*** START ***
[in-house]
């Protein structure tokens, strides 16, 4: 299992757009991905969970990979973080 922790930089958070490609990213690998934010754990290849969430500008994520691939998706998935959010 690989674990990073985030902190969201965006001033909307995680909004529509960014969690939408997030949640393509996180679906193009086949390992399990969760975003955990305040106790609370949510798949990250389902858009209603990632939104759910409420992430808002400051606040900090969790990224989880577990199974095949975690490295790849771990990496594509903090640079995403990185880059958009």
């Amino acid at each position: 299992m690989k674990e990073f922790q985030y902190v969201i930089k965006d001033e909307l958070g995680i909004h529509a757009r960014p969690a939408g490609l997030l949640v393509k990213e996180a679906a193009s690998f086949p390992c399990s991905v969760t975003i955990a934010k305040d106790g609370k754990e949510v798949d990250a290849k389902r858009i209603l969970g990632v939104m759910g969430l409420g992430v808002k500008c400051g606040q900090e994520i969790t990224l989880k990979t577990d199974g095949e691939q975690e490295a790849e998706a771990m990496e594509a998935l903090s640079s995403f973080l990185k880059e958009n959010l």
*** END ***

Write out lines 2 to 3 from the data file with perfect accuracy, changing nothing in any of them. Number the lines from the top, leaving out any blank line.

């Protein structure tokens, strides 16, 4: 299992757009991905969970990979973080 922790930089958070490609990213690998934010754990290849969430500008994520691939998706998935959010 690989674990990073985030902190969201965006001033909307995680909004529509960014969690939408997030949640393509996180679906193009086949390992399990969760975003955990305040106790609370949510798949990250389902858009209603990632939104759910409420992430808002400051606040900090969790990224989880577990199974095949975690490295790849771990990496594509903090640079995403990185880059958009």
């Amino acid at each position: 299992m690989k674990e990073f922790q985030y902190v969201i930089k965006d001033e909307l958070g995680i909004h529509a757009r960014p969690a939408g490609l997030l949640v393509k990213e996180a679906a193009s690998f086949p390992c399990s991905v969760t975003i955990a934010k305040d106790g609370k754990e949510v798949d990250a290849k389902r858009i209603l969970g990632v939104m759910g969430l409420g992430v808002k500008c400051g606040q900090e994520i969790t990224l989880k990979t577990d199974g095949e691939q975690e490295a790849e998706a771990m990496e594509a998935l903090s640079s995403f973080l990185k880059e958009n959010l």